The Brilliance, BrotherReflective, stripped back worship music that is ideal for those who want to avoid 'Jesus is my boyfriend' type material. There are definite strains of fine artists like David Crowder and Future of Forestry.

Label: The Brilliance Music
Time: 10 tracks / 39 mins.

"When I look into the face of my enemy, I see my brother," goes the title track and "Why do we choose who's in and who to cast out?" asks another. The Brilliance use their art to adore God, expresses lament and looks into things that make for peace. They do it all with humility and a remarkably strong batch of tunes.

David Gungor is the brother of Michael, who has a reputation for both thoughtful content and a more artistic approach to his worship music. This release shares Michael's approach. Co-leader is John Arndt, who was also in Gungor.

"Yahweh," a preparation song that invites Jesus into our (or should that be His?) world, is one of a few tracks that could almost be a Future of Forestry piece. There are similarities in vocal timbre, but more because the sound is full of Indie sensibility, but stripped back and unpretentious, with a strong melodic flair. It's so apparently effortless that it is almost as if they couldn't write a bad tune if they tried.

Thanks largely to its strings section, "Love Remains" is another that could be from Forestry, but final track "May You Find a Light (Reprise)" even more so (I wonder whether it is some kind of deliberate tribute). A combination of piano intro; a riff picked up by keys, fiddle and strings; together with a choral section on the chorus and their style of percussion make it something that would sit happily on Travel 2.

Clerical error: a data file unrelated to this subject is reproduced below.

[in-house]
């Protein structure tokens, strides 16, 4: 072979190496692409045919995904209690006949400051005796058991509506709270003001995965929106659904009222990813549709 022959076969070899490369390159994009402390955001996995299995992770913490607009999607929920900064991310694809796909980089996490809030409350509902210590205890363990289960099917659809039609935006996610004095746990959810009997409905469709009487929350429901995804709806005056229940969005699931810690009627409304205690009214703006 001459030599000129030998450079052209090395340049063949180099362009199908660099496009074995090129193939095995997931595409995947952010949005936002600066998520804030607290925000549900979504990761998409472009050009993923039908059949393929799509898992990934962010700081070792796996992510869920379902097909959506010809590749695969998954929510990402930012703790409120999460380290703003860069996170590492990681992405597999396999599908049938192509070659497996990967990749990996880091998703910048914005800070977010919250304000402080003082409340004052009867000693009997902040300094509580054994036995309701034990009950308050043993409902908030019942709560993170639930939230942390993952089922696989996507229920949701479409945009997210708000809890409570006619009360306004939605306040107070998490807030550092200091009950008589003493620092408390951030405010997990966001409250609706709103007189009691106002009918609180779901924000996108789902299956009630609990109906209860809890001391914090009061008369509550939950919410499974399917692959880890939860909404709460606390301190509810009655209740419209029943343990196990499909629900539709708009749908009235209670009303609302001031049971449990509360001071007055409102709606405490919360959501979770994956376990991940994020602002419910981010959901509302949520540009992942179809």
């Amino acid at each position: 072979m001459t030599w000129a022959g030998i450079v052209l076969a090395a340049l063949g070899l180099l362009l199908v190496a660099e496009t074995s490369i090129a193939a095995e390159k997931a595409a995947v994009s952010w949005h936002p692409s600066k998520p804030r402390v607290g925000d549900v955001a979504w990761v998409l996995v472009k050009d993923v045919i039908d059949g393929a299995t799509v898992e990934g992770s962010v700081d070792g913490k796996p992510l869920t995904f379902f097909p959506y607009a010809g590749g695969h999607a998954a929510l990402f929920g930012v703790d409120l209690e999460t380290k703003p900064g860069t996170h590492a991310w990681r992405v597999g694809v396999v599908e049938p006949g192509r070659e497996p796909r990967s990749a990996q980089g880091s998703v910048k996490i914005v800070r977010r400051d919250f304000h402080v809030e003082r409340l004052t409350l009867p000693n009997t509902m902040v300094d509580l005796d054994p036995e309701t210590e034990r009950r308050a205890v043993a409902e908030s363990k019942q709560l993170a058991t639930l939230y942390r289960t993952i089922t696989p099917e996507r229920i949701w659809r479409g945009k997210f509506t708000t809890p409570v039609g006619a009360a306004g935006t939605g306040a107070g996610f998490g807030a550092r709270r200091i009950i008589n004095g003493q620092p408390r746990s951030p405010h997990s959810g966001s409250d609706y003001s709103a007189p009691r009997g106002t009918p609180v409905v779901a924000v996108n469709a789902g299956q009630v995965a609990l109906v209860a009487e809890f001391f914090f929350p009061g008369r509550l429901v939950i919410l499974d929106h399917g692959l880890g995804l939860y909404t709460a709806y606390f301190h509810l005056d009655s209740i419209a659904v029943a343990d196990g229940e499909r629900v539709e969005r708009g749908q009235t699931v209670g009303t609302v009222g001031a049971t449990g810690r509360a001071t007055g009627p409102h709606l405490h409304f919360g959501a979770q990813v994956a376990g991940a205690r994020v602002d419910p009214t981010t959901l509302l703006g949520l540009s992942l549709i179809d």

With its Kyrie lyrics and openness to God, "Prayers of the People" is one of several tracks simple, humble and reflective enough to be from Taizé. "Dust We Are and Shall Return" asks for God to make us whole. "Does Your Heart Break" is like one of David Crowder's slower acoustic outings, appealing straight to the spirit.

That lack of pretension (accentuated by some tracks stopping before their time) is so heart-warming that you want this to succeed, but it does earn its plaudits musically. Most of the album uses classic instrumentation, particularly piano and strings, but the other musical colours are so bright when they do come in, that it all feels more of a contemporary tapestry. Sometimes those colours are strong dashes of technology. Like most tracks, "Make us One" is stripped back, but this one is heavy on electronic percussion and what sounds like a treated cello, giving it the feel of later Derek Webb. It just about qualifies as drum & bass, but without the stylistic connotations.

We could do with more songs like these that actually reflect Jesus' words and acknowledge the reality of this world. It is a huge bonus that Brother is so musically rich. Such is its palette (from Taizé to David Crowder and back to Rend Collective) that it could equally appeal to both traditional worship music lovers and those drawn toward artists like Sufjan Stevens. If it were secular, it could have the impact of something like Bon Iver.

This might not knock your socks off, but it does sneak upon you and give you a huge bear hug that you might feel compelled to return at length.


Derek Walker

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